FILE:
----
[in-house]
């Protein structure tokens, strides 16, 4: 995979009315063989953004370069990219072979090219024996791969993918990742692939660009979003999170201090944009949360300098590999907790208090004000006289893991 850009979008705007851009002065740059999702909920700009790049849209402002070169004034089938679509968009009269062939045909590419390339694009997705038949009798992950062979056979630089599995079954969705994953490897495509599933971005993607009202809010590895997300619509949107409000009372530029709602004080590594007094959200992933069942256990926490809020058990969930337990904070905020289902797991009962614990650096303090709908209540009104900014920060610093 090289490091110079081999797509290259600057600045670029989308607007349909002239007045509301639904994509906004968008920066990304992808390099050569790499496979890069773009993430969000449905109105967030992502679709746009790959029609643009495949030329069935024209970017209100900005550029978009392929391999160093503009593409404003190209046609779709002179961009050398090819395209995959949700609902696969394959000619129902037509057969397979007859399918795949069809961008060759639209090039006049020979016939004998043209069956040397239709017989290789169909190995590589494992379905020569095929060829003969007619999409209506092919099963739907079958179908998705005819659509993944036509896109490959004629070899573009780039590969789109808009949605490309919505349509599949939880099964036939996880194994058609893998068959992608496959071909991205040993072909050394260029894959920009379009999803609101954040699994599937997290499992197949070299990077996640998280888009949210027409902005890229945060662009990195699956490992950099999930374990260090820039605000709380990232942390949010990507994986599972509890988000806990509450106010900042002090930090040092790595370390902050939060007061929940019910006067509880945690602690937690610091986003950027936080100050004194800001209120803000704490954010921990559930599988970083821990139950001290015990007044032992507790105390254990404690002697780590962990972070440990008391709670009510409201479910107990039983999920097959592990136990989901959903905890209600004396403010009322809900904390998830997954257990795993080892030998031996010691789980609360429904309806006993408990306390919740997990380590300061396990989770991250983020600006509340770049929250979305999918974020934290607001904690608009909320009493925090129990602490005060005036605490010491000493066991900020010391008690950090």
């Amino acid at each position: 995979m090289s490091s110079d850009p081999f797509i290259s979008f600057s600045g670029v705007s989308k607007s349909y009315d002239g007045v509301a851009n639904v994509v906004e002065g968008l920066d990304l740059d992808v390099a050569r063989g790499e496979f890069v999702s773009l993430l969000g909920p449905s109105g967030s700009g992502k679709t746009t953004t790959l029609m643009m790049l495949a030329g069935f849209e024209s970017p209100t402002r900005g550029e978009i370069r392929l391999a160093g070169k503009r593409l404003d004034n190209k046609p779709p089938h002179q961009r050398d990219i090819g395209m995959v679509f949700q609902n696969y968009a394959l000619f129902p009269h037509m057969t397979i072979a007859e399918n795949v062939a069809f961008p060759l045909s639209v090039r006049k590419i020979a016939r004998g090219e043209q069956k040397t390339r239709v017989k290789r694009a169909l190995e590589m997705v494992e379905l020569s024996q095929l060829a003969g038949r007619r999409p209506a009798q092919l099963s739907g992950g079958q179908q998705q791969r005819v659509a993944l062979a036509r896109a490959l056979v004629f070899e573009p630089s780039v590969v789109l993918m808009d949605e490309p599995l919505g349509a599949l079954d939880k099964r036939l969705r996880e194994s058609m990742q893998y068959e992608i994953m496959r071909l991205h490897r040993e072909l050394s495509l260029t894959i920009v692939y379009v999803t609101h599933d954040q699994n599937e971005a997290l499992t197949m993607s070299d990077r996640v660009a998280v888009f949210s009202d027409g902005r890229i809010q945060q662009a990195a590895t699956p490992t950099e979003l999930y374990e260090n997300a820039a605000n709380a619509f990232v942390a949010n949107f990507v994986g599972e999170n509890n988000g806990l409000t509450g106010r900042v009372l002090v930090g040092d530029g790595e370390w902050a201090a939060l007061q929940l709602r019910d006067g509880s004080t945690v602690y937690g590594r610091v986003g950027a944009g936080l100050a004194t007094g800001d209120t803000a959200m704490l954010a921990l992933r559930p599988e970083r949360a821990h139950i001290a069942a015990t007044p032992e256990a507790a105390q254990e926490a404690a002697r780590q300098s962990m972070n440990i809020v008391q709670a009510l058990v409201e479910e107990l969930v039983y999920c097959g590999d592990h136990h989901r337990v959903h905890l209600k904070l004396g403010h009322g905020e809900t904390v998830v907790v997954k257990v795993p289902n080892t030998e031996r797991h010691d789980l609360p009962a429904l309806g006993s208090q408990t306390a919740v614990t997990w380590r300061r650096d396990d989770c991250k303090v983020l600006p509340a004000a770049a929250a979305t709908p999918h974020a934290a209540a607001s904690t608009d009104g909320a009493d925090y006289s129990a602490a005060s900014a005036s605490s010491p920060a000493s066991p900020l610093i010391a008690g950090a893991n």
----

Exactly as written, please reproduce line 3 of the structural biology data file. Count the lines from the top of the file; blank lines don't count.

């Amino acid at each position: 995979m090289s490091s110079d850009p081999f797509i290259s979008f600057s600045g670029v705007s989308k607007s349909y009315d002239g007045v509301a851009n639904v994509v906004e002065g968008l920066d990304l740059d992808v390099a050569r063989g790499e496979f890069v999702s773009l993430l969000g909920p449905s109105g967030s700009g992502k679709t746009t953004t790959l029609m643009m790049l495949a030329g069935f849209e024209s970017p209100t402002r900005g550029e978009i370069r392929l391999a160093g070169k503009r593409l404003d004034n190209k046609p779709p089938h002179q961009r050398d990219i090819g395209m995959v679509f949700q609902n696969y968009a394959l000619f129902p009269h037509m057969t397979i072979a007859e399918n795949v062939a069809f961008p060759l045909s639209v090039r006049k590419i020979a016939r004998g090219e043209q069956k040397t390339r239709v017989k290789r694009a169909l190995e590589m997705v494992e379905l020569s024996q095929l060829a003969g038949r007619r999409p209506a009798q092919l099963s739907g992950g079958q179908q998705q791969r005819v659509a993944l062979a036509r896109a490959l056979v004629f070899e573009p630089s780039v590969v789109l993918m808009d949605e490309p599995l919505g349509a599949l079954d939880k099964r036939l969705r996880e194994s058609m990742q893998y068959e992608i994953m496959r071909l991205h490897r040993e072909l050394s495509l260029t894959i920009v692939y379009v999803t609101h599933d954040q699994n599937e971005a997290l499992t197949m993607s070299d990077r996640v660009a998280v888009f949210s009202d027409g902005r890229i809010q945060q662009a990195a590895t699956p490992t950099e979003l999930y374990e260090n997300a820039a605000n709380a619509f990232v942390a949010n949107f990507v994986g599972e999170n509890n988000g806990l409000t509450g106010r900042v009372l002090v930090g040092d530029g790595e370390w902050a201090a939060l007061q929940l709602r019910d006067g509880s004080t945690v602690y937690g590594r610091v986003g950027a944009g936080l100050a004194t007094g800001d209120t803000a959200m704490l954010a921990l992933r559930p599988e970083r949360a821990h139950i001290a069942a015990t007044p032992e256990a507790a105390q254990e926490a404690a002697r780590q300098s962990m972070n440990i809020v008391q709670a009510l058990v409201e479910e107990l969930v039983y999920c097959g590999d592990h136990h989901r337990v959903h905890l209600k904070l004396g403010h009322g905020e809900t904390v998830v907790v997954k257990v795993p289902n080892t030998e031996r797991h010691d789980l609360p009962a429904l309806g006993s208090q408990t306390a919740v614990t997990w380590r300061r650096d396990d989770c991250k303090v983020l600006p509340a004000a770049a929250a979305t709908p999918h974020a934290a209540a607001s904690t608009d009104g909320a009493d925090y006289s129990a602490a005060s900014a005036s605490s010491p920060a000493s066991p900020l610093i010391a008690g950090a893991n």